The FRA is extending an opportunity for CHSRA to make a case that it's appropriately advancing the project and meeting its goals, and that Newsom's announcement isn't a fundamental change in what the FRA agreed to support. But it also warns that the FRA may terminate the cooperation agreement entirely and attempt to claw back the money it has already sent.

If the FRA goes that route, it could jeopardize finishing even the first leg, unless California makes up the difference. Newsom has responded that this move is political payback for Trump's regular tangles with California; in particular, the Golden State joining others in challenging Trump's "national emergency" to get the border wall funded. From the Los Angeles Times:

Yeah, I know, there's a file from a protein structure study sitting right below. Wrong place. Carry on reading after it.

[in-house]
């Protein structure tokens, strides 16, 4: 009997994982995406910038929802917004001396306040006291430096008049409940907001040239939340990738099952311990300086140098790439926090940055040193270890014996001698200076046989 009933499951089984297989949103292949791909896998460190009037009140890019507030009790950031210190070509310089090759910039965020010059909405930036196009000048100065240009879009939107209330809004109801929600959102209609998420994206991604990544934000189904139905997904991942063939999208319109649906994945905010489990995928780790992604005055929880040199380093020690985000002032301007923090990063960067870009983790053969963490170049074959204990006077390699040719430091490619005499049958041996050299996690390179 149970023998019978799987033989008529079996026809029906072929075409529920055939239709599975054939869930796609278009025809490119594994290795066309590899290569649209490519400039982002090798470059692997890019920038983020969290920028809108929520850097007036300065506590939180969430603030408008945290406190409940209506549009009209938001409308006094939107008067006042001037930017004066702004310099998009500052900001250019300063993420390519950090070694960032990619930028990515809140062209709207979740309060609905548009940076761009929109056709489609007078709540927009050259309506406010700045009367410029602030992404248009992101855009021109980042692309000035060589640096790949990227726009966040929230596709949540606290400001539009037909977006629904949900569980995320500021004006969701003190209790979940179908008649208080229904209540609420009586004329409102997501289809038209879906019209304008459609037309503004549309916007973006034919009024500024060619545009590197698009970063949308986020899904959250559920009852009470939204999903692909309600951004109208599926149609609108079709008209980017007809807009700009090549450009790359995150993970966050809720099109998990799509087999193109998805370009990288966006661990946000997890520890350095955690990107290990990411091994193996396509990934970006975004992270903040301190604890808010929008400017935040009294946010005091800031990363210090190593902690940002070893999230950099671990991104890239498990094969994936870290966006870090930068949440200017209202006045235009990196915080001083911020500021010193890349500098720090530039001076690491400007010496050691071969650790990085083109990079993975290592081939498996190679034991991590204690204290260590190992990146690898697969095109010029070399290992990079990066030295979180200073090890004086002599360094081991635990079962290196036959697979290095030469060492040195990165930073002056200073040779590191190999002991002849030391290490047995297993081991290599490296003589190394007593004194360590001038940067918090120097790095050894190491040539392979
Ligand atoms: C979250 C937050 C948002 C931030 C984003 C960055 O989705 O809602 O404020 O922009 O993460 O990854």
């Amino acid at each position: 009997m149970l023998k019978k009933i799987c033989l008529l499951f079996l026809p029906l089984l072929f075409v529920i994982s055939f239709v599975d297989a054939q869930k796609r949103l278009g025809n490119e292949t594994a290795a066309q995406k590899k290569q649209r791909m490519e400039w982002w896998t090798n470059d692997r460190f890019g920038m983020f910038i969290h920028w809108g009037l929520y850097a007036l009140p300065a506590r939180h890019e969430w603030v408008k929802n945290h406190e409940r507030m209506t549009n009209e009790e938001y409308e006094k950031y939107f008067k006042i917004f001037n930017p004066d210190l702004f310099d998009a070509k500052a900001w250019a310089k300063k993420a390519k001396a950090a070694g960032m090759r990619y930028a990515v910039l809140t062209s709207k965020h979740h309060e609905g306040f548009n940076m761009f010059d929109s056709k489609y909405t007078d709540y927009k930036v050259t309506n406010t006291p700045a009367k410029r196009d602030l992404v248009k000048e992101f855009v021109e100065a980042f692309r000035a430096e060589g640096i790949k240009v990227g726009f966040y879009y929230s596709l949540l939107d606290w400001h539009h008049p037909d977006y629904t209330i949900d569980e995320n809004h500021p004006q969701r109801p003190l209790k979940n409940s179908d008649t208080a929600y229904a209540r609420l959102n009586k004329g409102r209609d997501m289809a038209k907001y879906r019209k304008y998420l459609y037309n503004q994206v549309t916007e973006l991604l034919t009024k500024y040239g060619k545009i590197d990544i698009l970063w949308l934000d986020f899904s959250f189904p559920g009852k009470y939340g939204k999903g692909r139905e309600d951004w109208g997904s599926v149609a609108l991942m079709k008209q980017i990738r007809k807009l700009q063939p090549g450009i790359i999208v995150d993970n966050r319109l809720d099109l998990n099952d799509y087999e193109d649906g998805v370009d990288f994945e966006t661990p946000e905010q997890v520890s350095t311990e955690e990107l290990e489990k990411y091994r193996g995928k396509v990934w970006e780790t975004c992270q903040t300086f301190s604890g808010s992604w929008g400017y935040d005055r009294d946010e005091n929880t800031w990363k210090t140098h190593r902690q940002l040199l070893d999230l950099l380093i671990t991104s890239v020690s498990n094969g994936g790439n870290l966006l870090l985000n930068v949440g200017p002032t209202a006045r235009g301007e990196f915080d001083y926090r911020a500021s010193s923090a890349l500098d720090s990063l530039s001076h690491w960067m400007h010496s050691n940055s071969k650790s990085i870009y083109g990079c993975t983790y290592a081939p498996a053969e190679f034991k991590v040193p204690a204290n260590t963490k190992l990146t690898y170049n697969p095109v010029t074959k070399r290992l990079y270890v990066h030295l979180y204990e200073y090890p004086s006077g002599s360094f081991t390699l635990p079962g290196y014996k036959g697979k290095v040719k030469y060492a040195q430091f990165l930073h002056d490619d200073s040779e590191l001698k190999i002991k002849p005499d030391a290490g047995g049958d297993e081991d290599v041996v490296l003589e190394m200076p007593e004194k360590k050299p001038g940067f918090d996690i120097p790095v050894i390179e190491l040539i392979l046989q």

"It's no coincidence that the Administration's threat comes 24 hours after California led 16 states in challenging the President's farcical 'national emergency,'" Newsom said in a statement, referring to Trump's emergency declaration to secure funding for his wall on the Mexican border. "The President even tied the two issues together in a tweet this morning. This is clear political retribution by President Trump, and we won't sit idly by. This is California's money, and we are going to fight for it."

Despite the fact that Trump had previously declared support for high-speed rail (because countries like China have it), he mocked the California bullet train on Twitter and pointed out he's asking for far less for his border wall. This morning he declared he wants the money back:

He's not wrong at all. Not only is the project not what was presented to the FRA, it's not what was presented to the voters when they first approved the project back in 2008.